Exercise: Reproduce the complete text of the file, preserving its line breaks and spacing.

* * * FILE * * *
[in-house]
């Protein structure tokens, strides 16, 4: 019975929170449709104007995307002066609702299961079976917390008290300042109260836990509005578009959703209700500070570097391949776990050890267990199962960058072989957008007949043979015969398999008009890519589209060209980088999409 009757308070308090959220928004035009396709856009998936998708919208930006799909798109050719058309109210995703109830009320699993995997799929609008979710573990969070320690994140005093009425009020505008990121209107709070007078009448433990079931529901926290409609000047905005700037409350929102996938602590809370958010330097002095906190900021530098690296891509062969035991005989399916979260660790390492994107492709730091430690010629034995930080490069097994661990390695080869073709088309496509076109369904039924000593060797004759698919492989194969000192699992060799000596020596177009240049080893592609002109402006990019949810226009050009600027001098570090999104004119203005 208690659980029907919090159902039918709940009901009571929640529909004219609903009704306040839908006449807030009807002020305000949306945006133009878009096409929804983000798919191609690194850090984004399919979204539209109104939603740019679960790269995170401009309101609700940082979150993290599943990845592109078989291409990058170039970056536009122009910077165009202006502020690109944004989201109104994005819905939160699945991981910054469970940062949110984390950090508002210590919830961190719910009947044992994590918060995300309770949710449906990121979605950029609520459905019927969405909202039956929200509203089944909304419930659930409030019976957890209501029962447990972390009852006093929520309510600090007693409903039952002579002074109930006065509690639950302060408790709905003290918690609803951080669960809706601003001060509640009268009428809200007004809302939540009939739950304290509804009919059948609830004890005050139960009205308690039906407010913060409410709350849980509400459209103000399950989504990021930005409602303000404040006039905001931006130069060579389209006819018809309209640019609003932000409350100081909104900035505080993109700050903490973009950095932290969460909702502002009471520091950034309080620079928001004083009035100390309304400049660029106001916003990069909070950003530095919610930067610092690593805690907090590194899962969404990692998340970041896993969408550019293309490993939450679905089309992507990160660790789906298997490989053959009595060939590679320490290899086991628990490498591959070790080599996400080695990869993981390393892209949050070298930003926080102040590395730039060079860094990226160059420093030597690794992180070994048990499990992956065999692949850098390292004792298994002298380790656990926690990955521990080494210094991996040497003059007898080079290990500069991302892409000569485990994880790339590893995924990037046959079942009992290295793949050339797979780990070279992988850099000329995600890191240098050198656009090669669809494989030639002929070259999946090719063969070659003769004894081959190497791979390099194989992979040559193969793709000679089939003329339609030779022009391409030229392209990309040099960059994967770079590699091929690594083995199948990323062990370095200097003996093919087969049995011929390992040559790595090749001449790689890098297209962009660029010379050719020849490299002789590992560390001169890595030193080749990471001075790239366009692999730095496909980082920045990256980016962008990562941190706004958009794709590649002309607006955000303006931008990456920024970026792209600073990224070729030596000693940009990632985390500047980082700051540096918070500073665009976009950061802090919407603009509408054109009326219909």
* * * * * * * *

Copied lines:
[in-house]
């Protein structure tokens, strides 16, 4: 019975929170449709104007995307002066609702299961079976917390008290300042109260836990509005578009959703209700500070570097391949776990050890267990199962960058072989957008007949043979015969398999008009890519589209060209980088999409 009757308070308090959220928004035009396709856009998936998708919208930006799909798109050719058309109210995703109830009320699993995997799929609008979710573990969070320690994140005093009425009020505008990121209107709070007078009448433990079931529901926290409609000047905005700037409350929102996938602590809370958010330097002095906190900021530098690296891509062969035991005989399916979260660790390492994107492709730091430690010629034995930080490069097994661990390695080869073709088309496509076109369904039924000593060797004759698919492989194969000192699992060799000596020596177009240049080893592609002109402006990019949810226009050009600027001098570090999104004119203005 208690659980029907919090159902039918709940009901009571929640529909004219609903009704306040839908006449807030009807002020305000949306945006133009878009096409929804983000798919191609690194850090984004399919979204539209109104939603740019679960790269995170401009309101609700940082979150993290599943990845592109078989291409990058170039970056536009122009910077165009202006502020690109944004989201109104994005819905939160699945991981910054469970940062949110984390950090508002210590919830961190719910009947044992994590918060995300309770949710449906990121979605950029609520459905019927969405909202039956929200509203089944909304419930659930409030019976957890209501029962447990972390009852006093929520309510600090007693409903039952002579002074109930006065509690639950302060408790709905003290918690609803951080669960809706601003001060509640009268009428809200007004809302939540009939739950304290509804009919059948609830004890005050139960009205308690039906407010913060409410709350849980509400459209103000399950989504990021930005409602303000404040006039905001931006130069060579389209006819018809309209640019609003932000409350100081909104900035505080993109700050903490973009950095932290969460909702502002009471520091950034309080620079928001004083009035100390309304400049660029106001916003990069909070950003530095919610930067610092690593805690907090590194899962969404990692998340970041896993969408550019293309490993939450679905089309992507990160660790789906298997490989053959009595060939590679320490290899086991628990490498591959070790080599996400080695990869993981390393892209949050070298930003926080102040590395730039060079860094990226160059420093030597690794992180070994048990499990992956065999692949850098390292004792298994002298380790656990926690990955521990080494210094991996040497003059007898080079290990500069991302892409000569485990994880790339590893995924990037046959079942009992290295793949050339797979780990070279992988850099000329995600890191240098050198656009090669669809494989030639002929070259999946090719063969070659003769004894081959190497791979390099194989992979040559193969793709000679089939003329339609030779022009391409030229392209990309040099960059994967770079590699091929690594083995199948990323062990370095200097003996093919087969049995011929390992040559790595090749001449790689890098297209962009660029010379050719020849490299002789590992560390001169890595030193080749990471001075790239366009692999730095496909980082920045990256980016962008990562941190706004958009794709590649002309607006955000303006931008990456920024970026792209600073990224070729030596000693940009990632985390500047980082700051540096918070500073665009976009950061802090919407603009509408054109009326219909």